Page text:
I define The Bane of Yoto as a transmedia experience. It’s not just one thing. All of the art forms lend themselves to the universe of Yoto to help define what it is to me. The novel will allow people to connect to the characters better than any of the other forms. But the 3D comic app defines the art style, the look and feel, and because we’re using the revolutionary Dreamotion tech (that I helped develop), you’re able to look at his world in 3D via your mobile device in real time. It connects to people in an organic way, similar to video games, but also a very new way. I’ve also got a Yoto audio book in production, which will feature Celldweller audio, as well as other things coming this year. All of these pieces (the novel, comic, posters, PS3 themes, sculptures, etc.) are there to help people connect with Yoto’s world. I’d love to eventually do a Yoto soundtrack with Klayton. A soundtrack for a novel or comic…I haven’t seen that before. That’d be great. To a certain extent, we’ve already done that – the audio in the 3D comic plays a very important role. We orginally were not going to have any sounds in the comic, but I’m glad I approached you guys.

FiXT: Tell me more about the art direction of The Bane of Yoto. How did you go about defining the look of this fictional world, and how did you get ahold of Nick Runge to do this artwork?

Viola: The art of Yoto is very collaborative. It started with me, as an art student, wanting to define the look of the world in a very anime-influenced way. So the original look was very different. I then enlisted the help of my friend/former art teacher, Branden Bendert, and he helped me define a more gritty look. As time went on, I wanted to include as many artists as possible. Nick Runge lives here in Denver and I found out about him through a friend and it was really that simple. Nick’s work is inspired by Drew Struzan (Star Wars, Indiana Jones). Nick loved the character and has since done quite a few pieces. Nick does most of IDW’s covers. I’ve also had Steve Scott (a DC Batman artist), Tyler Kirkham (a DC Green Lantern artist), and Monte Moore (a Lucasfilm artist) contribute their talents, as well as equally good (but lesser known) artists such as Aaron Lovett, Mike McKibben, Matt Van Scoyk, and Louis Heitfeld, to name a few.

FiXT: Now you’ve mentioned movies, games, anime, and music, but The Bane of Yoto is, at heart, a novel. Was there literature that inspired you? Any science fiction or fantasy that made you think “I need to form my narrative thus”?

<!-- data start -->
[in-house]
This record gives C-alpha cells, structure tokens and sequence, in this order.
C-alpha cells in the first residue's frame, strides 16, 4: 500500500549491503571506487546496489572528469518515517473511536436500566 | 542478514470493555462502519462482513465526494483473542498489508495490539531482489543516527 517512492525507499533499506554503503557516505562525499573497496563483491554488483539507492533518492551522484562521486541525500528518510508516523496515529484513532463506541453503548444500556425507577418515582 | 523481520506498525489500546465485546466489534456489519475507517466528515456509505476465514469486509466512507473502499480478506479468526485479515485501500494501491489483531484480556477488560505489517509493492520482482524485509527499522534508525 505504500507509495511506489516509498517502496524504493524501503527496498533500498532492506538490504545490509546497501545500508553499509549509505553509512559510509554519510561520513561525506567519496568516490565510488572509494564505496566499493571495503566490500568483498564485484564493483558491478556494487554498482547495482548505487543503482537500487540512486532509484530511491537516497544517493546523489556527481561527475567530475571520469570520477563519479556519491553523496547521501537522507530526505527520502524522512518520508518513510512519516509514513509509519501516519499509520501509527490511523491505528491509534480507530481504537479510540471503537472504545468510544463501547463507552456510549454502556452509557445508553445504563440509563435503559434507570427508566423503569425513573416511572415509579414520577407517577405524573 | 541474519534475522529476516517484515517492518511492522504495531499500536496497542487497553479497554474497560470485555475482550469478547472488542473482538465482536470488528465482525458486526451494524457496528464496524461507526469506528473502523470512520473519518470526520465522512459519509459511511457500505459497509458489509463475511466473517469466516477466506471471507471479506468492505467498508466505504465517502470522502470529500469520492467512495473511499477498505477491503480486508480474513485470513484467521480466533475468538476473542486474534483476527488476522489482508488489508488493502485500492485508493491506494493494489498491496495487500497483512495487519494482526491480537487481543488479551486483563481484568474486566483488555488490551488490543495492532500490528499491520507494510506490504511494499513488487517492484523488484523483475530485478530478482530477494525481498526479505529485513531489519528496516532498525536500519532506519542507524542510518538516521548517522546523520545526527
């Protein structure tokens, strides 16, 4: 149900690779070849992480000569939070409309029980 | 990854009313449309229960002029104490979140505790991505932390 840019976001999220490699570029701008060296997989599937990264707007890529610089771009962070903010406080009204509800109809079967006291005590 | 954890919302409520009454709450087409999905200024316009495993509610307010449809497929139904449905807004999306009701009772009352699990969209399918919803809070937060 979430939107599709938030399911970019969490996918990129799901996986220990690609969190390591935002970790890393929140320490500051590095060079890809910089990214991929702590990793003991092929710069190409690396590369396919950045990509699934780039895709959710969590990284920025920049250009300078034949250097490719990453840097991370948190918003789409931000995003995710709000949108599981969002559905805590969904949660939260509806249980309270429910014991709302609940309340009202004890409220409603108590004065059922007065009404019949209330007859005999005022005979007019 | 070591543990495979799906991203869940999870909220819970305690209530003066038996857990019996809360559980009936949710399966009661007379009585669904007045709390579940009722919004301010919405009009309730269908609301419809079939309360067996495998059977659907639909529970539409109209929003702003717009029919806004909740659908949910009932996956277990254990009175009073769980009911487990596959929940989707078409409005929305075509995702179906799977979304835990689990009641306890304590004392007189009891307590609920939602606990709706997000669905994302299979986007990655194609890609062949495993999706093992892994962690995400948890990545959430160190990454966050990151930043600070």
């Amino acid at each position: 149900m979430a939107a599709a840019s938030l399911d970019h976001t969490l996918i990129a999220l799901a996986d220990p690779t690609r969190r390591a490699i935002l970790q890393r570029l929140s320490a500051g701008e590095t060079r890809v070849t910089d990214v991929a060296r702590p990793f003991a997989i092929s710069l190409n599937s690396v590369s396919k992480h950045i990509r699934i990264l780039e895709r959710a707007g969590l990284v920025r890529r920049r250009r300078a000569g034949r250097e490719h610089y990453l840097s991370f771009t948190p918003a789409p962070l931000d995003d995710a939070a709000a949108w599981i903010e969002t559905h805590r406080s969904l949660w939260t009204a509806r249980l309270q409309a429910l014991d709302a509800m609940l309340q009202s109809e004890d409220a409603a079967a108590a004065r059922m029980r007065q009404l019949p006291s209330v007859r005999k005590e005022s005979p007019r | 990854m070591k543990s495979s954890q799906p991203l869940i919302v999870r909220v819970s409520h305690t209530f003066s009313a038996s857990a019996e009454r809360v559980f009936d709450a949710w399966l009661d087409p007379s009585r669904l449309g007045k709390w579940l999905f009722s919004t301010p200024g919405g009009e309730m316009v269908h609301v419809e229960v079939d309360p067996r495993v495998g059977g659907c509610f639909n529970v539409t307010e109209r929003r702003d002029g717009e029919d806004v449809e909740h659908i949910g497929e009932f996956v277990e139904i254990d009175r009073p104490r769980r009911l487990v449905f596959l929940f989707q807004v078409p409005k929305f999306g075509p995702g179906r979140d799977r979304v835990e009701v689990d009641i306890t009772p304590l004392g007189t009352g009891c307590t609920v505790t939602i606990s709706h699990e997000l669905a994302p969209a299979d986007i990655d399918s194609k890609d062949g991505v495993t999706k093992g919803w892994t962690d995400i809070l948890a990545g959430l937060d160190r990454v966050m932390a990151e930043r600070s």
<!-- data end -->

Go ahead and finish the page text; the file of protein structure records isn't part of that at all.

Viola: Yes, there’s a wide array of novels that inspired me, but I tried to break away from their genre definitions. I’m a fan of Harry Potter and I’m a fan of Ender’s Game – two very specific genres: one fantasy, the other SciFi. But Yoto is Science-Fantasy. It borrows from both genres in a differnt way and the outcome is something fresh and orginal (I hope). I myself prefer SciFi, Fantasy and Adventure novels (I’ve got to admit – I love Young Adult literature). They’re fun and I appreciate the creativity. I worked closely with New York Times bestseller Steve Alten for awhile. And while Yoto isn’t written in a style similar to his, I always appreciated his pacing and entertainment value. I’m a big fan of Neil Gaiman and my friends and fellow authors JC Hutchins and Keith Ferrell. I’m currently reading through Joseph Delaney’s “The Last Apprentice” series and absolutely love it.

The Bane of Yoto: Blood MoonFiXT: And I recall hearing that this book is not the entire story – you have more to come, correct?

Viola: Yes, I’ve prepared this as a trilogy and have already begun writing the second one with an outline for the third. I also have some other authors writing some novellas that are attached to the Yoto universe. The first one, by Keith Ferrell, will be available later this summer and is a prequel that focuses on the primary antagonist in my novel, Vega. It’ll be titled The Bane of Yoto: Blood Moon.

FiXT: Any further plans after that, or is it too far out to tell?

Viola: The big goals I have for Yoto are to get a video game out and then a movie. I’m currently working on another story that will come out as both a novel and 3D comic and it’s titled Witcheater. Its a very Halloween-inspired story (my favorite holiday). I’m also planning on working closely with FiXT on a few projects this summer that I can’t wait to get started on.

FiXT: It sounds like you have more than enough ambition to keep yourself busy! Any final comments?

Viola: I’ve got my fingers crossed. :) I’d like to thank everyone who made it this far.
My book will be available June 5 in the FiXT store and through all eBook stores. Find more information in the following places:

The Bane of Yoto website
The Bane of Yoto at the FiXT Store
The Bane of Yoto on Facebook
Free 3D comic featuring music by Celldweller

Interview conducted by BrentonRyan